Tuesday, October 10, 2023

Beam Most of Me Up, Scotty!


While lying in bed, slipping aimlessly between thinking about tomorrow’s to do list and traipsing along with the sandman, somewhere between consciousness and dream world, I thought about being beamed up. I have no idea where to, just maybe to the Holodeck, but something occurred to me while I implausibly stood in my designated circle waiting for the command, “Energize!”

The famous science fiction tele-transportation method that disassembles your molecules and your life force in one portal and reassembles everything in another portal somewhere else may have many more possibilities than just simple transportation. The line “Beam me up, Scotty” was made famous by the TV series Star Trek, and was responsible for solving many problematic script exits from impending danger. Even though impending danger was part of my thought, my being beamed up was somewhat different: I dreamt, “What if I had cancer?”
I thought, if they can identify all the biological components needed to recompose me, why can’t they leave out the pieces that shouldn’t be there, like cancer cells. Why not simply leave the bad parts out of the rebuild? Maybe even leave out any viruses, or even stray bullets. Could they even possibly reconfigure my nose during the reassembly process? You know, a little architectural rearrangement of my skeletal cartilage that might help with my self-esteem. When the teleporter process disassembles you, in what ever format or process that may take, each component, each molecule, must be meticulously identified and ported, incubated, and then either transmitted to its reassembly point or perhaps just replicated at a predetermined location for reassembly and activation. Maybe once you’ve been teleported, they could save a copy or two of you in case you’re needed somewhere else. Perhaps your disassembled self could be put in a container and put on a shelf for inter-galactic travel.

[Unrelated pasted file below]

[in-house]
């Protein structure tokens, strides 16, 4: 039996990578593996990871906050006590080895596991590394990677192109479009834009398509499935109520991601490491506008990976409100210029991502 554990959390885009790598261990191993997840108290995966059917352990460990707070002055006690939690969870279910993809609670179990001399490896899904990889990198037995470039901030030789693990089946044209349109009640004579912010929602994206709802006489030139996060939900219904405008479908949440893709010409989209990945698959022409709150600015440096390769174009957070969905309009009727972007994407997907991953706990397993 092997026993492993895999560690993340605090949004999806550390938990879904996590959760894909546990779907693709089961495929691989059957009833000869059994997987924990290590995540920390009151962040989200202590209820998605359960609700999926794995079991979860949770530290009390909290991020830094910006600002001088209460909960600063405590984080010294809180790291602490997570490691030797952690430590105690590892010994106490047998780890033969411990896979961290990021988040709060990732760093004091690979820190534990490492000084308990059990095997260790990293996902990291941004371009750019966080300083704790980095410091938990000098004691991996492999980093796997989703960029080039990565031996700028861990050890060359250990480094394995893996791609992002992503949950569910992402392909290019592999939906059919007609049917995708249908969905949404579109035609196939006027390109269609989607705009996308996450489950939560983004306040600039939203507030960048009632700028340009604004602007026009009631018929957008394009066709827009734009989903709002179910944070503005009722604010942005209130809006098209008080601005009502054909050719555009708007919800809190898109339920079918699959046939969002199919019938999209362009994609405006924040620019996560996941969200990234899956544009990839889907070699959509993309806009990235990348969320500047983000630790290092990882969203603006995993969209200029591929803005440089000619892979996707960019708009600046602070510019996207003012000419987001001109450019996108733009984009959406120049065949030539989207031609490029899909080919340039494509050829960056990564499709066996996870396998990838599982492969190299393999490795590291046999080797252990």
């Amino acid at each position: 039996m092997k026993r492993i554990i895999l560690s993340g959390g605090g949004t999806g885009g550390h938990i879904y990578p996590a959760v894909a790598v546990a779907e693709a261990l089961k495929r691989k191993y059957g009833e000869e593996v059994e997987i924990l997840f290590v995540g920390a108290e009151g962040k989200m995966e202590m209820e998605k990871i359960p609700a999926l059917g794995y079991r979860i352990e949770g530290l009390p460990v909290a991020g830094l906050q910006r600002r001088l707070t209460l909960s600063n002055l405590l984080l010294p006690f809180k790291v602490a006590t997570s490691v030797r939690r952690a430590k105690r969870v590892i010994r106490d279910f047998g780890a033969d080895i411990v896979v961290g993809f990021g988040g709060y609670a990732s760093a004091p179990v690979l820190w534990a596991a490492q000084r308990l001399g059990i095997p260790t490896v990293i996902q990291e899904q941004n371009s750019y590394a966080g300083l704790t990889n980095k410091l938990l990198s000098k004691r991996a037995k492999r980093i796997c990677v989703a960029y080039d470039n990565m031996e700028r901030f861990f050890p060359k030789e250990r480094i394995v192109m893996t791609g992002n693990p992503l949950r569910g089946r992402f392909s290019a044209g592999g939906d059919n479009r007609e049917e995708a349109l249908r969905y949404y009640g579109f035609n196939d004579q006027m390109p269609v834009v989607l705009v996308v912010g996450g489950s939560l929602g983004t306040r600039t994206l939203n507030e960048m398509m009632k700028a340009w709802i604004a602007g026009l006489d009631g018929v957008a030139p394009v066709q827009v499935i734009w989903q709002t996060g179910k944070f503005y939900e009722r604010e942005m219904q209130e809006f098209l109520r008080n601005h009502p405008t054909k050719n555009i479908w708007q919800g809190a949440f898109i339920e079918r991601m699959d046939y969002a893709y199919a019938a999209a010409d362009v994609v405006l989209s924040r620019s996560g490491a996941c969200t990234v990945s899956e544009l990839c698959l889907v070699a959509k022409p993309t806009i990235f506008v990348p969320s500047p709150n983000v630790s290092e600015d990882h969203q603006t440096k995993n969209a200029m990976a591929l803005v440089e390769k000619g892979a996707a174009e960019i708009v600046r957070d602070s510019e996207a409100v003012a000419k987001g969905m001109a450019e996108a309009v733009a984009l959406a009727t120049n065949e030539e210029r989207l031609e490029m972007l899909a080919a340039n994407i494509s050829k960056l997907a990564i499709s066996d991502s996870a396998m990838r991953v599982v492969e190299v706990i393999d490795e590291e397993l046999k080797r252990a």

The basic concept of somehow disassembling and reassembling our molecules along with their necessary life force has been around for a few years, from Thomas Reid’s letter about replication to Lord Kames in 1775, and more recently by Stanislaw Lem’s epic Fourteenth Voyage of the Star Diaries in 1957. The concept has migrated from science fiction to cautiously awaited anticipation, thanks to Captain Kirk, First Officer Spock and the famous Chief Engineer Montgomery Scott who solemnly pulled the activation lever.
According to an essay by National Science Foundation released on July 6, 2020, “While human teleportation currently exists only in science fiction, teleportation is possible now in the subatomic world of quantum mechanics – albeit not in the way typically depicted on TV. In the quantum world, teleportation involves the transportation of information, rather than the transportation of matter.”
They continue; “Quantum teleportation is a demonstration of what Albert Einstein famously called "spooky action at a distance" -- also known as quantum entanglement. In entanglement, one of the basic of concepts of quantum physics, the properties of one particle affect the properties of another, even when the particles are separated by a large distance.”1
Aaah! I’ll sleep better tonight. Unless my muse is restless once again. Wonder where I’ll be next time?